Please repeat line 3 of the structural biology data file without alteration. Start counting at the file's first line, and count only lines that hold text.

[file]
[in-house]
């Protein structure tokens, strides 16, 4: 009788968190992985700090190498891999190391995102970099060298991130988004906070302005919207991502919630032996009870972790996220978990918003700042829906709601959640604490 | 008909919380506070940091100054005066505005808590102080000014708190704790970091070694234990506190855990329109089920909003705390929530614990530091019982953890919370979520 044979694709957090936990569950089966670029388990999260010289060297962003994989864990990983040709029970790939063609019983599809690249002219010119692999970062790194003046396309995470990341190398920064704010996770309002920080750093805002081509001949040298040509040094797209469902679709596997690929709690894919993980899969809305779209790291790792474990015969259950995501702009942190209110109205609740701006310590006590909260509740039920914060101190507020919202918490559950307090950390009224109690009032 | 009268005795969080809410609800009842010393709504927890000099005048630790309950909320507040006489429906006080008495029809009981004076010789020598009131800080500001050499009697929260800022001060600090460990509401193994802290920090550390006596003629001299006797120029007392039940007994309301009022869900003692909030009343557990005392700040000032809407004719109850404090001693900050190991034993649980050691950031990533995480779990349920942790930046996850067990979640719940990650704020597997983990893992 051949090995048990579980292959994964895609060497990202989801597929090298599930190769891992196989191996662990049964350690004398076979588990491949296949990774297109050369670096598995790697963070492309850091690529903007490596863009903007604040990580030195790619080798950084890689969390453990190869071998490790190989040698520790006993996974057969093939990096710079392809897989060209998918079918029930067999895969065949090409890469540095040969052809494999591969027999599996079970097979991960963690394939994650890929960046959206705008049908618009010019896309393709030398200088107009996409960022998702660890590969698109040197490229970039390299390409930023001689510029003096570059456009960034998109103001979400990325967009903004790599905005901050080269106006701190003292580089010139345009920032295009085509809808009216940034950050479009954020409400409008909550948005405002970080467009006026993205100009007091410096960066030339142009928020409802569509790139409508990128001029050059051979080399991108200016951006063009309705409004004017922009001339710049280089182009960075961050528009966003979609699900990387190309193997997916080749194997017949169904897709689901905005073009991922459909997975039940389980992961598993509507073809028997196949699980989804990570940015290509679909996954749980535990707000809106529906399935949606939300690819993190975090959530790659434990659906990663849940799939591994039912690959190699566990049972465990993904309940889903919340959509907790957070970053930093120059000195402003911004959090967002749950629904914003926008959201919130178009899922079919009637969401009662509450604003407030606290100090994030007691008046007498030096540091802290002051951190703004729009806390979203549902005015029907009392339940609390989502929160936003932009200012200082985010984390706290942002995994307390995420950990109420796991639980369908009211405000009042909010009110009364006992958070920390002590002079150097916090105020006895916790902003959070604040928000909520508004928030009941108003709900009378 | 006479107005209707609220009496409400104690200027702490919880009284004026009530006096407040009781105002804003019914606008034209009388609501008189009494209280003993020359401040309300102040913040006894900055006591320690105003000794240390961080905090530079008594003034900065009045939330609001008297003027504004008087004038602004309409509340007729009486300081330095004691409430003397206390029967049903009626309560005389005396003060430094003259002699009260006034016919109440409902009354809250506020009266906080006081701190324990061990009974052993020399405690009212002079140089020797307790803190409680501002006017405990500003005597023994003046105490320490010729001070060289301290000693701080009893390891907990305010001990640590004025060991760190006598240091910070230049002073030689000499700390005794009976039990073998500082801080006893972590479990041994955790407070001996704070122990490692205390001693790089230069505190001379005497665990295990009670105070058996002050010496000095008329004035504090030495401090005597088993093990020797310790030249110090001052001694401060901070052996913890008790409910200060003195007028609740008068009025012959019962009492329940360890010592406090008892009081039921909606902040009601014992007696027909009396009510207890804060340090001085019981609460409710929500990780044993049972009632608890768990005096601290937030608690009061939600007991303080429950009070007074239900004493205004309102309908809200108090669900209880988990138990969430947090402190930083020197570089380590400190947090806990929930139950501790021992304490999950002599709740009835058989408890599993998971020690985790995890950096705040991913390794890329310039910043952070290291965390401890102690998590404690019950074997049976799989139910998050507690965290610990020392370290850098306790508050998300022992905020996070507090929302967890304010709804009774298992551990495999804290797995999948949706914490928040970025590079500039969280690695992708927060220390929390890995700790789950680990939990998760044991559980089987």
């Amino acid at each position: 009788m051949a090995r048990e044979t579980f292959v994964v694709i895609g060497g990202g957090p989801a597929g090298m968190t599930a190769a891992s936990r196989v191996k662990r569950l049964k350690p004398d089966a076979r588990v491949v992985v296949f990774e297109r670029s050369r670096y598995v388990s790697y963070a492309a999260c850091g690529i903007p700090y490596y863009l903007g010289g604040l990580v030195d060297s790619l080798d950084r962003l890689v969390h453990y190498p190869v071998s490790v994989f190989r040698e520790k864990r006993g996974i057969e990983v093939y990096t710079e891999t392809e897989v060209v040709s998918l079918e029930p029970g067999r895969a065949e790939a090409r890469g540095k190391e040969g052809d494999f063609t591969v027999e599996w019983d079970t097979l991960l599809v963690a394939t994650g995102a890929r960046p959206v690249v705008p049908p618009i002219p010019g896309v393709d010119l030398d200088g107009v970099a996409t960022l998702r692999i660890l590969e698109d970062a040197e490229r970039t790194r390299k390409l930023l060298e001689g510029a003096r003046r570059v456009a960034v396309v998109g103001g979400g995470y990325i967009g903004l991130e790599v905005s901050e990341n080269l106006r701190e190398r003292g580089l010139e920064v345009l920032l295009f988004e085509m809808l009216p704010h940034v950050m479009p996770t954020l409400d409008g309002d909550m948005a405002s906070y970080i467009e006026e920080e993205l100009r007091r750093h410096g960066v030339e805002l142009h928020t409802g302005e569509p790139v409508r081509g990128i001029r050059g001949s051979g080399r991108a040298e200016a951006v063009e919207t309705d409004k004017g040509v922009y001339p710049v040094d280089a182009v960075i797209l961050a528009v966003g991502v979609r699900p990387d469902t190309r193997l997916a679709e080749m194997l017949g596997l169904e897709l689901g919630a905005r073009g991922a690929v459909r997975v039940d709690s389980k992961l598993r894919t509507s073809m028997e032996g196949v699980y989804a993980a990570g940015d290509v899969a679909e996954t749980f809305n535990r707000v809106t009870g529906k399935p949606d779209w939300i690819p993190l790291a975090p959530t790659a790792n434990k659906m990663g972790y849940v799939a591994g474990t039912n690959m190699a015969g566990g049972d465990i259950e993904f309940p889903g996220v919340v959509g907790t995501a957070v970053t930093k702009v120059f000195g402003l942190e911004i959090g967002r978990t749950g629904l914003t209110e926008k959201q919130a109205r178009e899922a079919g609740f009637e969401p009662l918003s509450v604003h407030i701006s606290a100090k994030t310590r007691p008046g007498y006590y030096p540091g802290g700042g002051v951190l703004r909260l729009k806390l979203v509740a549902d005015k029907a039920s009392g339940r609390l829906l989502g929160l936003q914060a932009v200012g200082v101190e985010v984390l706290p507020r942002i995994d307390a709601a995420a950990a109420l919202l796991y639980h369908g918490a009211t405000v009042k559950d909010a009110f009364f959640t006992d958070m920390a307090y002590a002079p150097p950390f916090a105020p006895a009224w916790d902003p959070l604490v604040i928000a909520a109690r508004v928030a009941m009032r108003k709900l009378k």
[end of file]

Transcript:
């Amino acid at each position: 009788m051949a090995r048990e044979t579980f292959v994964v694709i895609g060497g990202g957090p989801a597929g090298m968190t599930a190769a891992s936990r196989v191996k662990r569950l049964k350690p004398d089966a076979r588990v491949v992985v296949f990774e297109r670029s050369r670096y598995v388990s790697y963070a492309a999260c850091g690529i903007p700090y490596y863009l903007g010289g604040l990580v030195d060297s790619l080798d950084r962003l890689v969390h453990y190498p190869v071998s490790v994989f190989r040698e520790k864990r006993g996974i057969e990983v093939y990096t710079e891999t392809e897989v060209v040709s998918l079918e029930p029970g067999r895969a065949e790939a090409r890469g540095k190391e040969g052809d494999f063609t591969v027999e599996w019983d079970t097979l991960l599809v963690a394939t994650g995102a890929r960046p959206v690249v705008p049908p618009i002219p010019g896309v393709d010119l030398d200088g107009v970099a996409t960022l998702r692999i660890l590969e698109d970062a040197e490229r970039t790194r390299k390409l930023l060298e001689g510029a003096r003046r570059v456009a960034v396309v998109g103001g979400g995470y990325i967009g903004l991130e790599v905005s901050e990341n080269l106006r701190e190398r003292g580089l010139e920064v345009l920032l295009f988004e085509m809808l009216p704010h940034v950050m479009p996770t954020l409400d409008g309002d909550m948005a405002s906070y970080i467009e006026e920080e993205l100009r007091r750093h410096g960066v030339e805002l142009h928020t409802g302005e569509p790139v409508r081509g990128i001029r050059g001949s051979g080399r991108a040298e200016a951006v063009e919207t309705d409004k004017g040509v922009y001339p710049v040094d280089a182009v960075i797209l961050a528009v966003g991502v979609r699900p990387d469902t190309r193997l997916a679709e080749m194997l017949g596997l169904e897709l689901g919630a905005r073009g991922a690929v459909r997975v039940d709690s389980k992961l598993r894919t509507s073809m028997e032996g196949v699980y989804a993980a990570g940015d290509v899969a679909e996954t749980f809305n535990r707000v809106t009870g529906k399935p949606d779209w939300i690819p993190l790291a975090p959530t790659a790792n434990k659906m990663g972790y849940v799939a591994g474990t039912n690959m190699a015969g566990g049972d465990i259950e993904f309940p889903g996220v919340v959509g907790t995501a957070v970053t930093k702009v120059f000195g402003l942190e911004i959090g967002r978990t749950g629904l914003t209110e926008k959201q919130a109205r178009e899922a079919g609740f009637e969401p009662l918003s509450v604003h407030i701006s606290a100090k994030t310590r007691p008046g007498y006590y030096p540091g802290g700042g002051v951190l703004r909260l729009k806390l979203v509740a549902d005015k029907a039920s009392g339940r609390l829906l989502g929160l936003q914060a932009v200012g200082v101190e985010v984390l706290p507020r942002i995994d307390a709601a995420a950990a109420l919202l796991y639980h369908g918490a009211t405000v009042k559950d909010a009110f009364f959640t006992d958070m920390a307090y002590a002079p150097p950390f916090a105020p006895a009224w916790d902003p959070l604490v604040i928000a909520a109690r508004v928030a009941m009032r108003k709900l009378k």